The St. Johns County Sheriff’s Office can now view school security cameras from a centralized location.

The new cameras are part of a statewide overhaul of security-related upgrades following the Marjory Stoneman Douglas school shooting in 2018. The school district received around $500,000 through the Education Facilities Securities Grant to pay for the project and another $1.3 million was paid for through the voter-approved half-cent sales tax.

The new security system allows for the Sheriff's Office to view the camera feeds from a single location, using software by Genetec called Omnicast. According to the company’s website, the security system “allows operators to become more efficient, make better decisions, and respond to incidents more rapidly.”

At school district workshop last week Chief Information Officer Bruce Patrou said as of Aug. 5. the Sheriff's Office had access to the system.

“A number of schools are now online…” Patrou told board members. “We expect to have all of the remaining cameras online over the next two to three months. So we’re making great progress.”

Patrou briefly described how the system would work in conjunction with the Sheriff’s Office during an emergency situation.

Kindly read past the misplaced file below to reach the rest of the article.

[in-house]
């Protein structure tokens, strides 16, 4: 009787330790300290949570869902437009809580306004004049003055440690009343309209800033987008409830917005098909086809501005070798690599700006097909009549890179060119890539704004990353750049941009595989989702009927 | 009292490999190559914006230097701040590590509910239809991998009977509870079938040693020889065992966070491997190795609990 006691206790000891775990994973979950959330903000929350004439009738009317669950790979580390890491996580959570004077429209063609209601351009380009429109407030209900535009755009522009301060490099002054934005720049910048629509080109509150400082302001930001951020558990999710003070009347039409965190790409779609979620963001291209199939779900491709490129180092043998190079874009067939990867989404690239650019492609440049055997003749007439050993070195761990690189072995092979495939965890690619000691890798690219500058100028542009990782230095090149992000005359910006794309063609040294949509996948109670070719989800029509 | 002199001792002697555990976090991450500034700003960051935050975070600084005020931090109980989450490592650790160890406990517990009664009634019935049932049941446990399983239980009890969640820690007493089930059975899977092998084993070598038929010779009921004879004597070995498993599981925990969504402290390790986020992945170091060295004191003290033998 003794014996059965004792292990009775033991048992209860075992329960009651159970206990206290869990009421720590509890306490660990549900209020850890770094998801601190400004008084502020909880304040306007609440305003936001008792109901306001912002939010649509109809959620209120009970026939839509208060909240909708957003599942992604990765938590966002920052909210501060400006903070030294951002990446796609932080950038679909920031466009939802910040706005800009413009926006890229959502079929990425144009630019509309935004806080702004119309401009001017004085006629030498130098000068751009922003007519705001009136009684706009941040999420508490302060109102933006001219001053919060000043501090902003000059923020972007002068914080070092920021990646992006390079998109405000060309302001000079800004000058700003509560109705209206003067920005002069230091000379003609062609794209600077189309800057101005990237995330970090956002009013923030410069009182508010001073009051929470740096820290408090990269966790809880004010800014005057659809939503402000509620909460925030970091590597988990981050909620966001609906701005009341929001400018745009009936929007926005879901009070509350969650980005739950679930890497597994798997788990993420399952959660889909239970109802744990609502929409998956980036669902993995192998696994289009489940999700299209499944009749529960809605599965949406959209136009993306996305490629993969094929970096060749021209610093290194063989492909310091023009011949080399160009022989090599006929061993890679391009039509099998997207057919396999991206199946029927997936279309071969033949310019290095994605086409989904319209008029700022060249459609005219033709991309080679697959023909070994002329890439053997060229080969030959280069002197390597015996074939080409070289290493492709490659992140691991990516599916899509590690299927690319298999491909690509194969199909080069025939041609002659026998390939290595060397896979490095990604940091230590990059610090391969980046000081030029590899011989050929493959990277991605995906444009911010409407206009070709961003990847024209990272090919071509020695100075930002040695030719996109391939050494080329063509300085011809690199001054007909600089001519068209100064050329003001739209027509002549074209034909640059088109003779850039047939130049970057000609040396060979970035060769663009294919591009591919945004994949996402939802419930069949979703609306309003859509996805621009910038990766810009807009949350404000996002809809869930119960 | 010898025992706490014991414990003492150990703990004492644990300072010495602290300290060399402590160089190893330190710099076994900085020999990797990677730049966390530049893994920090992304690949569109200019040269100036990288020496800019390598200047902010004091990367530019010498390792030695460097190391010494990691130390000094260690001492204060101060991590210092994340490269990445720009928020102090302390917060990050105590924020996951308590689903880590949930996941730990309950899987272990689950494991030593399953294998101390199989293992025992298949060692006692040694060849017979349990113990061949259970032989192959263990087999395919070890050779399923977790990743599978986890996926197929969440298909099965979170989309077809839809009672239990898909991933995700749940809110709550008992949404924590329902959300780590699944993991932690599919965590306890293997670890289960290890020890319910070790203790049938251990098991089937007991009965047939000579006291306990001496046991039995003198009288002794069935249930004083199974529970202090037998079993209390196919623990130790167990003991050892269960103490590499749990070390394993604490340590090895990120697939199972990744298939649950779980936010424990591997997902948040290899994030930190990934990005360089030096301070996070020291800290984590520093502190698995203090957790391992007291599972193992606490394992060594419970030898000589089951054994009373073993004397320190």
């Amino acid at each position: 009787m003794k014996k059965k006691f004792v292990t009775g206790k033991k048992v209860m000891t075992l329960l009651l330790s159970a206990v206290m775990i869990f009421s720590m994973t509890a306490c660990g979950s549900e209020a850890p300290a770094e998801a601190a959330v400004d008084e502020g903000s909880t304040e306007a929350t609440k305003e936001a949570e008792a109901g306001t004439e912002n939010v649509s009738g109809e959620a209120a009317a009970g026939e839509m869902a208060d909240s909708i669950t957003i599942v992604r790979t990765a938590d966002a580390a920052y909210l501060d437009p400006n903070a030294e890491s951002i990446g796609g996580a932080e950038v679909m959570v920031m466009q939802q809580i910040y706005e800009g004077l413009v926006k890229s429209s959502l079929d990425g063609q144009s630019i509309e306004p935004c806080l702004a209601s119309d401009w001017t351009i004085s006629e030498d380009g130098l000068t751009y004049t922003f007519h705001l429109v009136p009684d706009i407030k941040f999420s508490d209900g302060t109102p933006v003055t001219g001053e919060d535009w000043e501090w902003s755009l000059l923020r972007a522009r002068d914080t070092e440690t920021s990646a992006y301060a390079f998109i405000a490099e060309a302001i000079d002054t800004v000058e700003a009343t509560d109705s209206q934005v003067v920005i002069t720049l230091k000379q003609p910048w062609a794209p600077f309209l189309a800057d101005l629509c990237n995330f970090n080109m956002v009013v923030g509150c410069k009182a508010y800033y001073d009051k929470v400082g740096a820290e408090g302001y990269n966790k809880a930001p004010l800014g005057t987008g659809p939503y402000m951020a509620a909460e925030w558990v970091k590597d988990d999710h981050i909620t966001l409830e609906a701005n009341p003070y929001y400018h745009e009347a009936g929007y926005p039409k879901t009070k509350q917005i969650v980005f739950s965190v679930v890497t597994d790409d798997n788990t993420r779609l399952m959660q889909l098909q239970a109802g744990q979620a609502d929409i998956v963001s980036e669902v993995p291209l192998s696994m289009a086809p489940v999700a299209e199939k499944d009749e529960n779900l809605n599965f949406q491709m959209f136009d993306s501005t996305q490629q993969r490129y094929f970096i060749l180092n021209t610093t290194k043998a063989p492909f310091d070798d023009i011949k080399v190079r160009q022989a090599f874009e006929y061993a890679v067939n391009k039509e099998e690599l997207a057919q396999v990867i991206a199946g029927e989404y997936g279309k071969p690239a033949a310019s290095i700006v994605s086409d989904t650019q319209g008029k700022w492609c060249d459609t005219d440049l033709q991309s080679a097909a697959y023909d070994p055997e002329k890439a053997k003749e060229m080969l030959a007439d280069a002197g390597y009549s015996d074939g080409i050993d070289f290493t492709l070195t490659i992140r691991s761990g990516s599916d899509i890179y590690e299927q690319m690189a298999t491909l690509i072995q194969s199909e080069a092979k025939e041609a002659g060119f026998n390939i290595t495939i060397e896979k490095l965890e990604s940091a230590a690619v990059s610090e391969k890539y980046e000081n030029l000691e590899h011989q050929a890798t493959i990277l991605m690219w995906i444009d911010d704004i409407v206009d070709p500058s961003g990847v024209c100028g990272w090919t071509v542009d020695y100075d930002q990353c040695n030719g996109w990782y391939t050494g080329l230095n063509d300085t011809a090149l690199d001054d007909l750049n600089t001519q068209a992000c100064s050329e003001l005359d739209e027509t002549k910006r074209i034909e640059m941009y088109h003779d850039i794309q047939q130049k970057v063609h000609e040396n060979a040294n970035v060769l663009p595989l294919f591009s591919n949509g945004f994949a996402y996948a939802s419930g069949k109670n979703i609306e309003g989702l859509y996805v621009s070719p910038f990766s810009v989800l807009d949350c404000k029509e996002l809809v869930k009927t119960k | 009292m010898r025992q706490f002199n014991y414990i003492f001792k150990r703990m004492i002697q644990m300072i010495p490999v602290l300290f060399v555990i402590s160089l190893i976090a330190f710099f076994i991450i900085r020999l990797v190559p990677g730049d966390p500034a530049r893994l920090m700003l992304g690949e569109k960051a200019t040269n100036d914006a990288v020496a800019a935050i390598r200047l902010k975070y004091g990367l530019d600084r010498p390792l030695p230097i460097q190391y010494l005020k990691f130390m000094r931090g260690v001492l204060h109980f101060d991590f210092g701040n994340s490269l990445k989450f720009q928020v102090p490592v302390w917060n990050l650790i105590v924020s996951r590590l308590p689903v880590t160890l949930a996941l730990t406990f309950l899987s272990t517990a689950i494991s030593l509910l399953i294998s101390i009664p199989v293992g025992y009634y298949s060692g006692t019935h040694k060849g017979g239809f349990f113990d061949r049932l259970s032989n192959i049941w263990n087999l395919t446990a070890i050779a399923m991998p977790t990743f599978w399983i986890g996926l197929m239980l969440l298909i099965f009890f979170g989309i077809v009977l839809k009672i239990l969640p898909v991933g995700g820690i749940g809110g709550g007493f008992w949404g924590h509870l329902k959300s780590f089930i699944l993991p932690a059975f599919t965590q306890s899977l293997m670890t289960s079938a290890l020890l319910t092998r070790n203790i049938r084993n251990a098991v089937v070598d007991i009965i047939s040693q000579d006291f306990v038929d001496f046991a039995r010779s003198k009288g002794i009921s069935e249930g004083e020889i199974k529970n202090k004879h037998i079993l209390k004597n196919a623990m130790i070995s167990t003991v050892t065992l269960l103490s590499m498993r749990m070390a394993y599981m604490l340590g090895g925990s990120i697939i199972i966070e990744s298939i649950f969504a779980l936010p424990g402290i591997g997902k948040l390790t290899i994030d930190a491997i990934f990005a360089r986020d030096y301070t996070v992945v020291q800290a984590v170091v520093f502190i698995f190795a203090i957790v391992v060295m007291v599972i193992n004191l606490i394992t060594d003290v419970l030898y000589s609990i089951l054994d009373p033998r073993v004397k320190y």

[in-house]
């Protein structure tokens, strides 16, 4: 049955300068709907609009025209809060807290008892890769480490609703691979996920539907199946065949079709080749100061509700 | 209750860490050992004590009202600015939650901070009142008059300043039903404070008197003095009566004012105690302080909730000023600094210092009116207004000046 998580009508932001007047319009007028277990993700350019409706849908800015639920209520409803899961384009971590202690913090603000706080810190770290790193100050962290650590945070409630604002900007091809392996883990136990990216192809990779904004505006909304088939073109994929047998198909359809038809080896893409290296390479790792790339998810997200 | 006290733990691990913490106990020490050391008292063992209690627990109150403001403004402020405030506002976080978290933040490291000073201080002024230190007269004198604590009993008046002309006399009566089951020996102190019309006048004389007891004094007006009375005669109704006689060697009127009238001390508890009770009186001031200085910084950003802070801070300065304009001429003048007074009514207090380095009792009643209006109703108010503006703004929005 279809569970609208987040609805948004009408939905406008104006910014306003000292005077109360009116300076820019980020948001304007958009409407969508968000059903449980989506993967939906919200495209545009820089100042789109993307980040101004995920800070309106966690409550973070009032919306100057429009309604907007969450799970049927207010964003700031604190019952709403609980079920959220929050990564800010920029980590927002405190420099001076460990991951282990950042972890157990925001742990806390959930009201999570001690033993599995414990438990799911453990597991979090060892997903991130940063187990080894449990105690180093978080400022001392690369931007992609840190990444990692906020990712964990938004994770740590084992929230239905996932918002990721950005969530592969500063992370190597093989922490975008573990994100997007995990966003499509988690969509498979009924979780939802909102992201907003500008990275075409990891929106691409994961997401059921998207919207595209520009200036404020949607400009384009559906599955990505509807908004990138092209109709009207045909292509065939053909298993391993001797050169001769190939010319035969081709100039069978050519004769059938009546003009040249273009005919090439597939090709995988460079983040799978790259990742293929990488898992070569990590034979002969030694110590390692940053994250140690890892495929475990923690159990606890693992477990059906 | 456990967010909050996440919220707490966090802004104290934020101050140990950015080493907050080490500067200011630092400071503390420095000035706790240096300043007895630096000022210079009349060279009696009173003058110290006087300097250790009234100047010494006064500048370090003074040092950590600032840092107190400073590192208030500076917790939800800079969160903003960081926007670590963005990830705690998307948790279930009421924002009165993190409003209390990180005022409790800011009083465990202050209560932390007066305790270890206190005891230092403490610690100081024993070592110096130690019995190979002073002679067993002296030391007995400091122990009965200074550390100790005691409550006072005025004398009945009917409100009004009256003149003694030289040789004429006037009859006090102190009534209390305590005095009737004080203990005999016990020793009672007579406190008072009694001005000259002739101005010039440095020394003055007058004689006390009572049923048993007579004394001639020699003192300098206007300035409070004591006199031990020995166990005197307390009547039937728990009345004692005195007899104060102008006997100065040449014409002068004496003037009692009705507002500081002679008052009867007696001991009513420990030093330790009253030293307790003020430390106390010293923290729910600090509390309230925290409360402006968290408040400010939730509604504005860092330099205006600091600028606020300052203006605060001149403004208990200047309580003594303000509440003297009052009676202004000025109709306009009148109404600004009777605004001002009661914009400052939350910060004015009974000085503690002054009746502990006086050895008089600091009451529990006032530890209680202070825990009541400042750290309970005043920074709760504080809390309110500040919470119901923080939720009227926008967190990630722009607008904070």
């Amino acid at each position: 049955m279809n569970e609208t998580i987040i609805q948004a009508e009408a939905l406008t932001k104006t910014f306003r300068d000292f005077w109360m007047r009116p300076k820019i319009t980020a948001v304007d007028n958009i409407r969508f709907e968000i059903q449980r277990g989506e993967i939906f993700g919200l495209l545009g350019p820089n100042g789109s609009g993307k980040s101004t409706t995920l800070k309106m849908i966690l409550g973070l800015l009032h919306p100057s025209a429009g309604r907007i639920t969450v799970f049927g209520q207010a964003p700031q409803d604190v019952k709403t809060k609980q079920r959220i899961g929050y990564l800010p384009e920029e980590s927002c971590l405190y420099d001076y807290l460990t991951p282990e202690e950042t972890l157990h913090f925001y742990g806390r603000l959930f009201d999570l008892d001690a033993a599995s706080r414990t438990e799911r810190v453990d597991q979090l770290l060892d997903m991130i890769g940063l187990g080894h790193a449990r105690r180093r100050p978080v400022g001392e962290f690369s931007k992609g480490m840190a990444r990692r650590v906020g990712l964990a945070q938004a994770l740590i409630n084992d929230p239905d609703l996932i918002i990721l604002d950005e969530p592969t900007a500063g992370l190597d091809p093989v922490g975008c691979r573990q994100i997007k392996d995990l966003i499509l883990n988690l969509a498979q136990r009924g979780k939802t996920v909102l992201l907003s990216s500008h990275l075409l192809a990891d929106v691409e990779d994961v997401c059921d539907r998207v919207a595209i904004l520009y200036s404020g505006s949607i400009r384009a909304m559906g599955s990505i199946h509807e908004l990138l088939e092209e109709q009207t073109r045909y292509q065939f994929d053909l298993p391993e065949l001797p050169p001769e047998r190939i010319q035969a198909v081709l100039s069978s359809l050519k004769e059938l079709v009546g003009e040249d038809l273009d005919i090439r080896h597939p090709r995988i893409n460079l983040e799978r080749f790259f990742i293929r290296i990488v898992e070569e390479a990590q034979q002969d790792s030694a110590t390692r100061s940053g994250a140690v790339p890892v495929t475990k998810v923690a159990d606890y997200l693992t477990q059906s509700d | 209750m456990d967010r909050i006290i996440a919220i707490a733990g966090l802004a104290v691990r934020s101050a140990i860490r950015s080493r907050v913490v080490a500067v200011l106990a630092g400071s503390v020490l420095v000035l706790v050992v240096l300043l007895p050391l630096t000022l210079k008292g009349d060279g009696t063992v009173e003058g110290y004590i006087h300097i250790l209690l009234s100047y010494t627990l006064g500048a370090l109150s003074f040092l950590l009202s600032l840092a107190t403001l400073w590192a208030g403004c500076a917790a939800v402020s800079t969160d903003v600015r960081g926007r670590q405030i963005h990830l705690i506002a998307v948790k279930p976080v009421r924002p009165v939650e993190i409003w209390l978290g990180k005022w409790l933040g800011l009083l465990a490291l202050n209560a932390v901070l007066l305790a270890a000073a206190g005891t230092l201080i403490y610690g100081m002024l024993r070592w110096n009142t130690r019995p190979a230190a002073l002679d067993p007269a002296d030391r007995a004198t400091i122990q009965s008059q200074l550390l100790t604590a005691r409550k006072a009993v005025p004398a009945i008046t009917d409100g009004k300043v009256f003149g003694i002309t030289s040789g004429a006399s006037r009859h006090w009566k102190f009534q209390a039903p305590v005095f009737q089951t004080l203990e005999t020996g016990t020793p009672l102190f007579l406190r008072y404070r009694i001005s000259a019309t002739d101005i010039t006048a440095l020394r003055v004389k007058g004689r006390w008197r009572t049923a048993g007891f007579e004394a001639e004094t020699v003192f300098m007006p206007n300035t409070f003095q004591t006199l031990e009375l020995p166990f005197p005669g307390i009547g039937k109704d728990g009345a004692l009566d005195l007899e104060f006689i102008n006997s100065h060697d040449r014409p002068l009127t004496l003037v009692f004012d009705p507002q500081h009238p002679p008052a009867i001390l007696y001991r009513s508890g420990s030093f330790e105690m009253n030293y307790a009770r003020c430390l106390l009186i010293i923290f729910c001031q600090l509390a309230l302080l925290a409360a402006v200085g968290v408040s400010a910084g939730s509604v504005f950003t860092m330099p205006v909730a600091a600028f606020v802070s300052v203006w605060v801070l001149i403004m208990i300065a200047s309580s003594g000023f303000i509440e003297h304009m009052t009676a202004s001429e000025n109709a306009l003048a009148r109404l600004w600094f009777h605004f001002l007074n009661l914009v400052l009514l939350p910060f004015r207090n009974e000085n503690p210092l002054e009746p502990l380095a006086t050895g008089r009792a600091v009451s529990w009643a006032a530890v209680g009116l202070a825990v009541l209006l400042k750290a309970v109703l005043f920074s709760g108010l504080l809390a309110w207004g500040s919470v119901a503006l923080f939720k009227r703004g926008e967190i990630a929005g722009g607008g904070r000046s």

“There are a number of deputies in dispatch, so if they’re called to the scene, the dispatch would actually radio in details that they’re seeing from the camera system,” he said during the workshop.

Superintendent Tim Forson said high-quality cameras would help identify any threat to school campuses.

“I will say the quality of those cameras is very impressive,” Forson told board members. “Being able to determine faces and individuals and all the things that you need to do from a critical security standpoint, these are very high-quality cameras and will serve us well in that capacity.”

Additional details on the system are not available to the public due to security concerns, district spokeswoman Christina Langston said.

It’s unclear how many cameras were purchased or which schools are still waiting for the upgrades.

According to the district website, 24 schools received upgraded security and monitoring systems through the tax levy. Over a dozen schools were updated with single point of entry projects and nine schools in the district have received fencing enhancements to harden campuses.

A staff recommendation from October describes a pilot system that was put in place last June to test the use of a single district-wide surveillance system. The memo states that the Sheriff's Office had recently adopted the same system and that eight new Axis brand cameras were combined with the existing cameras to create a cohesive system for the first time in the district's history.

“From a single screen, an authorized administrator can select and view any camera from multiple sites/schools with the Genetec system," the memo reads.